From The Tribune Staff Reports
BIRMINGHAM — A federal judge sentenced a Birmingham man on drug charges on Tuesday, October 12, announced U.S. Attorney Prim F. Escalona and U.S. Postal Inspection Service Acting Inspector-in-Charge, Houston Division, Dana Carter.
U.S. District Court Judge Annemarie C. Axon sentenced Louis Dejuan Owens, 44, to 290 months in prison followed by five years of supervised release for possession with the intent to distribute methamphetamine. Owens pleaded guilty to the charge in May.
“Methamphetamine continues to devastate communities across Alabama,” said Escalona. “Keeping dangerous drugs off the streets helps reduce violence and saves lives. We are grateful for the work of the U.S. Postal Inspection Service and the Alabama Law Enforcement Agency on this case.”
“Louis Dejuan Owens’ greed placed the lives of U.S. Postal Service workers and the community at large in grave risk with little regard to their safety,” said Carter. “Today’s criminal sentence calling for over two decades in prison is a firm reminder that postal inspectors, partnering with other law enforcement agencies, such as ALEA, persistently work in the background to keep the U.S. Mail safe and secure.”
According to the plea agreement, on four separate occasions between October 4, 2019, and November 1, 2019, Alabama Law Enforcement Agency-State Bureau of Investigations (ALEA-SBI) special agents used a confidential informant to make numerous controlled purchases of methamphetamine from Owens.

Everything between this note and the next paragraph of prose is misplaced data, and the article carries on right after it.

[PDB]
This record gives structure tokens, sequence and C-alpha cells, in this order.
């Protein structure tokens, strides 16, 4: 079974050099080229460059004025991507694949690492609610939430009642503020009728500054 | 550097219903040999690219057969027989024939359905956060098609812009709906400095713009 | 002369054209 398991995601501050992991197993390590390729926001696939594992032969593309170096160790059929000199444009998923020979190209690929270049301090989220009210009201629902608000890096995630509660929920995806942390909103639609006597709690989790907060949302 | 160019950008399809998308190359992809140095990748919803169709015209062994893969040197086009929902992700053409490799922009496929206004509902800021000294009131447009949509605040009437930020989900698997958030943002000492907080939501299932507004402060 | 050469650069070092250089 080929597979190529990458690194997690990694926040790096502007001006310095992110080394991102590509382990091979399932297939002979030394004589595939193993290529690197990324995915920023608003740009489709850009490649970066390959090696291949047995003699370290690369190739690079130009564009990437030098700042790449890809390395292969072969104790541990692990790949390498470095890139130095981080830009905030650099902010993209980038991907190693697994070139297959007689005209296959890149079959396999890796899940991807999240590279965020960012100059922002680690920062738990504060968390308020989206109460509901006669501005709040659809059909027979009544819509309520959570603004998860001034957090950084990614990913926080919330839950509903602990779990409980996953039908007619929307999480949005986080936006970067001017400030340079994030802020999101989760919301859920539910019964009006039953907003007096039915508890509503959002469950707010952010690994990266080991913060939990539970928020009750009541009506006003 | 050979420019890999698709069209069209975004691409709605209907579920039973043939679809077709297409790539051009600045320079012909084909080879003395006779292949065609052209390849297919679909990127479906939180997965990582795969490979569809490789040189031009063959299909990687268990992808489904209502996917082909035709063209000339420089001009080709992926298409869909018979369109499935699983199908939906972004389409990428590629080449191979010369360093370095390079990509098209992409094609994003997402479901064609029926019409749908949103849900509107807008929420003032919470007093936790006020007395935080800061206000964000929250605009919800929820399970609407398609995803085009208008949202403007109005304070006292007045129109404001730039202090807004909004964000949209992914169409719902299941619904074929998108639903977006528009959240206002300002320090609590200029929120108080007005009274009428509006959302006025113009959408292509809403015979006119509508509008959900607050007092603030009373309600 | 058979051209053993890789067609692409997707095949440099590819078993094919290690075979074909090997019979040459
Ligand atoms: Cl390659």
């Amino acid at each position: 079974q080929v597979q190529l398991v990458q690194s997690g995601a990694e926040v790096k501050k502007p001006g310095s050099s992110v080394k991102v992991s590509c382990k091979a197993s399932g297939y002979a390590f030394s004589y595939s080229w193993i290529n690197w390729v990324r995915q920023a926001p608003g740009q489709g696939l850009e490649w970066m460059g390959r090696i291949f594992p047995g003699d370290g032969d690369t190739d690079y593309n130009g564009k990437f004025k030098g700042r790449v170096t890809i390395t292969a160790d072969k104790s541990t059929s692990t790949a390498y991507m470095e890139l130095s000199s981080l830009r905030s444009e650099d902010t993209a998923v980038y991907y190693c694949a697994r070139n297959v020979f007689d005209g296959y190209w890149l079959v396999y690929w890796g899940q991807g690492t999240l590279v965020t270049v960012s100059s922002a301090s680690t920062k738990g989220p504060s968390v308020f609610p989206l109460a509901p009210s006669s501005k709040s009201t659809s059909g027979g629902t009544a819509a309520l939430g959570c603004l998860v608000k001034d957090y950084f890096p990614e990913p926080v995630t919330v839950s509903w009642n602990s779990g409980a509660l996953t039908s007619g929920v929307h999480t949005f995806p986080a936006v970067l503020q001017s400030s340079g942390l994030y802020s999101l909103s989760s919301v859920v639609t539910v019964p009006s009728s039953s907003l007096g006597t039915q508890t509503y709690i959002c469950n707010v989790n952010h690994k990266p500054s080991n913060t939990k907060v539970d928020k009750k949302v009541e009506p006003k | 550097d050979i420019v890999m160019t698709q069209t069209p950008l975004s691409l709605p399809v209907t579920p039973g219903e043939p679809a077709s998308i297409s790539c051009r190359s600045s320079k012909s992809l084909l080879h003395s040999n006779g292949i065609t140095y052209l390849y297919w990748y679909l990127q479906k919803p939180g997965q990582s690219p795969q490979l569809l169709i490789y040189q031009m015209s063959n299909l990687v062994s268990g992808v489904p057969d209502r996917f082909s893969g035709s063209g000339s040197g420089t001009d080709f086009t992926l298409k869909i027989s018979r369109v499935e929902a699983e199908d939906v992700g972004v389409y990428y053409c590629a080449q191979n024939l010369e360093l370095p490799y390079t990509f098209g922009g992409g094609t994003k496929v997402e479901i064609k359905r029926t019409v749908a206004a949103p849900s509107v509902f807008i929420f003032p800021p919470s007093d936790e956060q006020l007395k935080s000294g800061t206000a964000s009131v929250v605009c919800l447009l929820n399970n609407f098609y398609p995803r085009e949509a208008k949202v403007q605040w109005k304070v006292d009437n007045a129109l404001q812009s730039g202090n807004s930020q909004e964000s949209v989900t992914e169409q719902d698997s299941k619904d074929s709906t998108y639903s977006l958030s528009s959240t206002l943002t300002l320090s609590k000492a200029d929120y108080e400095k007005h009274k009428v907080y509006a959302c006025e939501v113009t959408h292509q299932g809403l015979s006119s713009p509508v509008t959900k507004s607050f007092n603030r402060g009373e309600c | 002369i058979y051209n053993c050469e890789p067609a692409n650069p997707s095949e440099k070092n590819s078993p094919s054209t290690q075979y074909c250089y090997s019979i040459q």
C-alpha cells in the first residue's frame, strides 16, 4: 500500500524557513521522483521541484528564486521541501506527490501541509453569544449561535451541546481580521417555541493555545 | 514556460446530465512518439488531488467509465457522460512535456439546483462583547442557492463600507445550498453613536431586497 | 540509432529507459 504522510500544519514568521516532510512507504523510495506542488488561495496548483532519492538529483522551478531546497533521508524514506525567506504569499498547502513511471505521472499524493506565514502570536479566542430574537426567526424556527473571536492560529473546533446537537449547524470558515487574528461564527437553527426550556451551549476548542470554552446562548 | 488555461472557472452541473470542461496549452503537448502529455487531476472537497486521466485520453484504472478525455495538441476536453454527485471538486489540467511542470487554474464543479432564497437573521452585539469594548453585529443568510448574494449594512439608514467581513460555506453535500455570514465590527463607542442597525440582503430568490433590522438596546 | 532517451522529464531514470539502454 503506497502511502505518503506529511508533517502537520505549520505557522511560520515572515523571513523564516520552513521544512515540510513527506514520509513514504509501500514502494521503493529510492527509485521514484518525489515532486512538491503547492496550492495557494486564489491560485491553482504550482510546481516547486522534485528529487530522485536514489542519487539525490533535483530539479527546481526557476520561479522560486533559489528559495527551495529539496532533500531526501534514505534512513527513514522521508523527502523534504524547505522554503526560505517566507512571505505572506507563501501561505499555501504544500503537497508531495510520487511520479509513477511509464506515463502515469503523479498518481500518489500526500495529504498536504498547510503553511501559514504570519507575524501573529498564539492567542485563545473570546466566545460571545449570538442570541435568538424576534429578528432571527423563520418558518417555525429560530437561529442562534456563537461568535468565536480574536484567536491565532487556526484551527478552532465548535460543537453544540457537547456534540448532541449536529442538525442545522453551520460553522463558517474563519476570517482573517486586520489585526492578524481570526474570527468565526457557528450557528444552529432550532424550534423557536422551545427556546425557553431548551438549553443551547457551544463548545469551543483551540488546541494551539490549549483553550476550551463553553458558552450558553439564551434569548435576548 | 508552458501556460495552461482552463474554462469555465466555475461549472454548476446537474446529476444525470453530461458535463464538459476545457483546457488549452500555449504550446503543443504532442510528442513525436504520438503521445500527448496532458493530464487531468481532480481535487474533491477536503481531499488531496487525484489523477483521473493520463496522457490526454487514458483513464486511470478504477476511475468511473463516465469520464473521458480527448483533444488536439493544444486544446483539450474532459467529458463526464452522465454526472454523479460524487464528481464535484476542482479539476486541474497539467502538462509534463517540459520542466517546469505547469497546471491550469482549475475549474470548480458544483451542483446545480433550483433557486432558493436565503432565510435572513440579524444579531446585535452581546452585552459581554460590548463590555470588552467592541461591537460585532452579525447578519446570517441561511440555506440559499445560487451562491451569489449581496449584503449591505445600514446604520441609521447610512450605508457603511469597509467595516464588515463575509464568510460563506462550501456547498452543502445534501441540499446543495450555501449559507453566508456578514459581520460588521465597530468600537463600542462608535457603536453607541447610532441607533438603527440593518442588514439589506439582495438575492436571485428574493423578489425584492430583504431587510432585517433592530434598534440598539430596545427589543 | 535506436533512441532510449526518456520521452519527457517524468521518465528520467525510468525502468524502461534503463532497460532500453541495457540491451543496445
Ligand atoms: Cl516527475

On November 1, 2019, ALEA-SBI special agents and the State Trooper Tactical Team established surveillance in the location where the final buy was to take place. As Owens arrived, State Troopers attempted to stop Owens. Owens attempted to flee, and his vehicle struck a utility pole. Owens was taken into custody by the State Troopers, who found large quantities of methamphetamine in his vehicle.
Evidence at sentencing revealed that, on November 1, 2019, Owens was in possession of at least 1810 net grams of 98 percent pure methamphetamine. In addition, State Troopers seized narcotics packaging materials and over $7,000. The United States forfeited the money at the sentencing.
U.S. Postal Inspection Service investigated the case along with the Alabama Law Enforcement Agency. Assistant U.S. Attorney Allison J. Garnett prosecuted the case.